cloudhiking - maps and adventure guides

Site Links


Contact Us









Friends' Links

Appalachia & Beyond

Family Wilds


Marking My Territory

Outcast Hikers


125 Steps to Lost Prevention 2009-09-16

longs test

An article from a Denver television station:


It seems that a young soldier and his girlfriend went for a hike on the Goose Creek trail in the Lost Creek Wilderness of Colorado. He had previously walked the trail and I am sure he felt like it was a good place to take his date.

On the day hike the soldier supposedly ’turned the wrong way and then it got dark.’ He had not left plans with anyone as to where he was going. Over a hundred people joined in the search for the couple, who got to spend a couple of days and nights out in the woods. It snowed on them and I am sure they were miserable. The girl even said she was afraid they were going to die from the cold. I am glad they are safe and hopefully it was an opportunity for them to learn a lesson or two.

So how could they have prevented being lost? Not being there, I do not want to pass judgement on this case, but in general you should:

Use Common Sense If you lose the trail, continuing to go forward will probably not help you find it. Stop. Turn around and retrace your steps. Find your last known location. It is not hard to do, but you will have to admit that you lost the trail and need to find it. If you can’t find the trail by retracing your steps, then stop and wait on rescue - is the generally recommended procedure. Of course if you brought a map, compass, and GPS, you might have other options.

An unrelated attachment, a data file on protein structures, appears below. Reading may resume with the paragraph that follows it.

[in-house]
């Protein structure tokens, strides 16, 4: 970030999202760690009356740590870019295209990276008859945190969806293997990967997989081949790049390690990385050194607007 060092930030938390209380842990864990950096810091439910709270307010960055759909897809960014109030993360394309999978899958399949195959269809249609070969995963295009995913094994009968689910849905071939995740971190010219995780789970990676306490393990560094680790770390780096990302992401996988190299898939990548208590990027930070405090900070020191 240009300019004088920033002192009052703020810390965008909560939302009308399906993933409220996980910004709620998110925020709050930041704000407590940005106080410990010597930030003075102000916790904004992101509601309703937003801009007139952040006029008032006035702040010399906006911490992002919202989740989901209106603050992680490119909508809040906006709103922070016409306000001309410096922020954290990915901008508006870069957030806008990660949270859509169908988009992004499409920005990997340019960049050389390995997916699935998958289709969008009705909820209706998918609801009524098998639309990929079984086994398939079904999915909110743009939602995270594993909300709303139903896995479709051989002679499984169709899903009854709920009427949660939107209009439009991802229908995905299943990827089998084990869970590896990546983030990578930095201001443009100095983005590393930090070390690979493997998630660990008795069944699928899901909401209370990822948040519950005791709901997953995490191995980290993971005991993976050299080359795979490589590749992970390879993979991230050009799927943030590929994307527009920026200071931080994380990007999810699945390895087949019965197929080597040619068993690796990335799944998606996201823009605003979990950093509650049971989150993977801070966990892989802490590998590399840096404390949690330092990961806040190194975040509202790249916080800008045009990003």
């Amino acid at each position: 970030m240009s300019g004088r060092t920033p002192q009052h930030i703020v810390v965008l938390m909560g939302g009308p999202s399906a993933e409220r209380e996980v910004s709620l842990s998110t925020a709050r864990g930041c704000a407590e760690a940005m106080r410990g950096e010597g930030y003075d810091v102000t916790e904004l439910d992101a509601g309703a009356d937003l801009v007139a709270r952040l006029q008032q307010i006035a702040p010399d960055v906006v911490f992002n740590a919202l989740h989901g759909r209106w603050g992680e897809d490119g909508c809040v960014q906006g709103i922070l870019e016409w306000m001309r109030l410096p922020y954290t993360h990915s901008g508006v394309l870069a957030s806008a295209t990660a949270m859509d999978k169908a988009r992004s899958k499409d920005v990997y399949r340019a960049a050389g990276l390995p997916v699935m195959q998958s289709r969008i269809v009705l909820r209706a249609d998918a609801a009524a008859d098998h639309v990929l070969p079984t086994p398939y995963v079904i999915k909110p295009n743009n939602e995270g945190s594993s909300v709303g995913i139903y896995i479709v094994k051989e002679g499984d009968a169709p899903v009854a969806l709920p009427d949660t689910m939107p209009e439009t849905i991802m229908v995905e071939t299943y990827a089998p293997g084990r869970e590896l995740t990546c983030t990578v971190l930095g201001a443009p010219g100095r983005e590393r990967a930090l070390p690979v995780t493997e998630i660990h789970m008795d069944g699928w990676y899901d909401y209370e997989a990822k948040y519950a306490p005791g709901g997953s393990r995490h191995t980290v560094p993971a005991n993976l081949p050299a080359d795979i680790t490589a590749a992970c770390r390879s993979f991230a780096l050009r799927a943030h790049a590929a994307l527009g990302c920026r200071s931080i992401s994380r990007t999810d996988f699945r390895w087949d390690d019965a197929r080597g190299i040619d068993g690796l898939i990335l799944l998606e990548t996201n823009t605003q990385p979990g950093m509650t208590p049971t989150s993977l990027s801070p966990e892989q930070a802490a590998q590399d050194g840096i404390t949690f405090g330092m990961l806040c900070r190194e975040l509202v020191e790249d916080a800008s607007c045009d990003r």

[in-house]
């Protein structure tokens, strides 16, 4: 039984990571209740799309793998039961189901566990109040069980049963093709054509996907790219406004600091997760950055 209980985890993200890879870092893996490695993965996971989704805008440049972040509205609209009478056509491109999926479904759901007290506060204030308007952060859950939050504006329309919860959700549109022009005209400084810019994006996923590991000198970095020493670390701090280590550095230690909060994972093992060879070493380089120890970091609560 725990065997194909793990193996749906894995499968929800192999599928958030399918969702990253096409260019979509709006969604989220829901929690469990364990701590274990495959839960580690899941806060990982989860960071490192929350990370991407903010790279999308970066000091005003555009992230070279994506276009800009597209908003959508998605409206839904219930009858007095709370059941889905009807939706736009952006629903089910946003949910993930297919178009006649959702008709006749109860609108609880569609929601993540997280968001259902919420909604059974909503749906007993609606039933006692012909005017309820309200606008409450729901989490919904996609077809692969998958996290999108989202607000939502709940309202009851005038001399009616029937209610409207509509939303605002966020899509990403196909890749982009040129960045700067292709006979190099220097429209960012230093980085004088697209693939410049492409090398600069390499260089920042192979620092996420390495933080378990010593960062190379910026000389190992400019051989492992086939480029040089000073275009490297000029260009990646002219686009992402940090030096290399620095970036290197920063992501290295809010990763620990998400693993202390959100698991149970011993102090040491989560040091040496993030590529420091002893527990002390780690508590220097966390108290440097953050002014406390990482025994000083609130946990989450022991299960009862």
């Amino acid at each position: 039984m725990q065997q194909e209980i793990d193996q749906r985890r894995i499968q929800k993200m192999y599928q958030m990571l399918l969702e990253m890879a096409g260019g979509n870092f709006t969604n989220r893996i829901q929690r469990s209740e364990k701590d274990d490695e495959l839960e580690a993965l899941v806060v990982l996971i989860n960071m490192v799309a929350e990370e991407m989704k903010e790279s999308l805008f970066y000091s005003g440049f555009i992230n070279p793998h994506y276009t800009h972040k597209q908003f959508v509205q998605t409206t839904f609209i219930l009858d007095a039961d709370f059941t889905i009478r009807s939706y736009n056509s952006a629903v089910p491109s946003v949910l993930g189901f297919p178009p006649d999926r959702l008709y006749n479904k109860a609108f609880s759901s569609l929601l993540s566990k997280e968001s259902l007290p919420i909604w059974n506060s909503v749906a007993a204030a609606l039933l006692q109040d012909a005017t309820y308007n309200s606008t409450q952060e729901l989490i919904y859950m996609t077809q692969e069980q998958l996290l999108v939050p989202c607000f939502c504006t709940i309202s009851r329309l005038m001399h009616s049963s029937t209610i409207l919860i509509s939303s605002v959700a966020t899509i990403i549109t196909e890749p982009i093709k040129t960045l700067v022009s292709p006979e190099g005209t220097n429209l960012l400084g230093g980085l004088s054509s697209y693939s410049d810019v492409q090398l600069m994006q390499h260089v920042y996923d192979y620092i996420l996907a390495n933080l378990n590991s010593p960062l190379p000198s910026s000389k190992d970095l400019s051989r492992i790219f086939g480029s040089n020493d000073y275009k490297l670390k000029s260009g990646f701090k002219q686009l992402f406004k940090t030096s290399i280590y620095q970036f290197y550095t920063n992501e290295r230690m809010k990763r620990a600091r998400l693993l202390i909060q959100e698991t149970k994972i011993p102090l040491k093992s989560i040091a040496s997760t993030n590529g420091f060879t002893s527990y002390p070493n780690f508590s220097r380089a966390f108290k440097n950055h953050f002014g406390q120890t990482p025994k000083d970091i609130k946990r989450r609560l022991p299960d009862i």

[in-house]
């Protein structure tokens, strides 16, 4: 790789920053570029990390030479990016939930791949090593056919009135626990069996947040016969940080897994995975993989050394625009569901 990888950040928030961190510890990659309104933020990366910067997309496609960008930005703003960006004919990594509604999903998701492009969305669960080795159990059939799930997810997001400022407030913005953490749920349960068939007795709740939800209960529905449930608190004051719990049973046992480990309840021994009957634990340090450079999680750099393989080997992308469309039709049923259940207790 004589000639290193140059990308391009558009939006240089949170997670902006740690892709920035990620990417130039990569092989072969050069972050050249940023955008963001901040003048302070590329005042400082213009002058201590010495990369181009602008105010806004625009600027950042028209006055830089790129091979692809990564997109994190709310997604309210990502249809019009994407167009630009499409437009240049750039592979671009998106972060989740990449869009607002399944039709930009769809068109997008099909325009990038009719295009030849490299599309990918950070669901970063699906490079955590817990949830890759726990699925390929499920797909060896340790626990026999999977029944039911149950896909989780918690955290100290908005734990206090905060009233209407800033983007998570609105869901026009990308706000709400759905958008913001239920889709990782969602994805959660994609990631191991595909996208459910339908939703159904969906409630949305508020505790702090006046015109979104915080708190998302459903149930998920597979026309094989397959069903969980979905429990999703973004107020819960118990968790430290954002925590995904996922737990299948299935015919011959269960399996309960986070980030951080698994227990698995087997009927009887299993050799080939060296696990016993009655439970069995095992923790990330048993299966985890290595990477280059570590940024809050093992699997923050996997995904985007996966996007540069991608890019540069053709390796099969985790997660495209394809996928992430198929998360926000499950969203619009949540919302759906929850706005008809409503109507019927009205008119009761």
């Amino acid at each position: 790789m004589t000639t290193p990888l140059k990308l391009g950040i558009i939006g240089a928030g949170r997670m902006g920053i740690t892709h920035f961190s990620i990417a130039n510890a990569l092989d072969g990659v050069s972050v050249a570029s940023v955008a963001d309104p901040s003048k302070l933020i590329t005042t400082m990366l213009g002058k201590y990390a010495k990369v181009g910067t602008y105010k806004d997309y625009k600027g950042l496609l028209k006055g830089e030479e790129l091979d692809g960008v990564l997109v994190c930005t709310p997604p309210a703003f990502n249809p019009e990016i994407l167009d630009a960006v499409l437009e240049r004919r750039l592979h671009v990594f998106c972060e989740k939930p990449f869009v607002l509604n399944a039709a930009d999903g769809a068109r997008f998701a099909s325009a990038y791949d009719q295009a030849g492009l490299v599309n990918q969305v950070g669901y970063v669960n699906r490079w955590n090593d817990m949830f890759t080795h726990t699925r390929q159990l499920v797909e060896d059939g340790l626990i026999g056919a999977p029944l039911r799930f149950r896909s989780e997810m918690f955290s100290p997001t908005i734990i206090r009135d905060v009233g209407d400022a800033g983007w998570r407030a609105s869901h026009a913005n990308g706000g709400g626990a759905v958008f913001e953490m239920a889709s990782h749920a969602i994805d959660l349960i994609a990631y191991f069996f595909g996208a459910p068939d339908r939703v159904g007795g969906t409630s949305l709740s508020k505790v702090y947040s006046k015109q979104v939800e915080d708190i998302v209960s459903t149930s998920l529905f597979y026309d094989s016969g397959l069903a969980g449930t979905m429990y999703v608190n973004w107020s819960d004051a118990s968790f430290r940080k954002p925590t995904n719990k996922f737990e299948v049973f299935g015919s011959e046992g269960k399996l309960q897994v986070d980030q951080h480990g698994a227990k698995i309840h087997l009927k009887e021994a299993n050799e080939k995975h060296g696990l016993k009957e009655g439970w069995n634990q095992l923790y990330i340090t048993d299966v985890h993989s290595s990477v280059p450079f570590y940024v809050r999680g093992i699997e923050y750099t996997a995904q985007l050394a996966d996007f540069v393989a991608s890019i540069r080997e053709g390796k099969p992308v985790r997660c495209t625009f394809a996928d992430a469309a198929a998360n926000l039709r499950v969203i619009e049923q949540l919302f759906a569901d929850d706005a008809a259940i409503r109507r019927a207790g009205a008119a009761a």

Carry a Map and Compass If you brought a map and compass (and know how to use it), then all you need to do is find yourself on the map. Examine the map before you start walking. Then, check the map regularly and determine your position by the trails features (trail intersections, creeks, ridges, etc.). By this easy common sense approach you should at least have a good idea of where you are. If you know how, you might be able to find a couple of bearings and triangulate your position.

Carry a GPS This simplifies matters, but a GPS is just an aid to navigation. Don't forget to keep track of where you are on the map also. With a GPS it is easy to find the breadcrumb trail that you left. To retrace your steps make sure that you orient your GPS to the ’heads up’ mode or orient the GPS manually by just turning the GPS so you are following the digital path.

Be Prepared Carry the ten essentials with you always (in a pack). The mighty ten don’t prevent you from getting lost, but you would be foolish not to carry them. They should have also been properly dressed.

Notify Someone Don’t be a ghost. Notify someone of your itinerary. Once again, the note doesn’t prevent you from getting lost, but it might help if you ever need assistance.

Enjoy the trails, but exercise care, caution, and common sense.

Happy trails.


Name (required):

Comment (required):

Please Introduce Secure Code: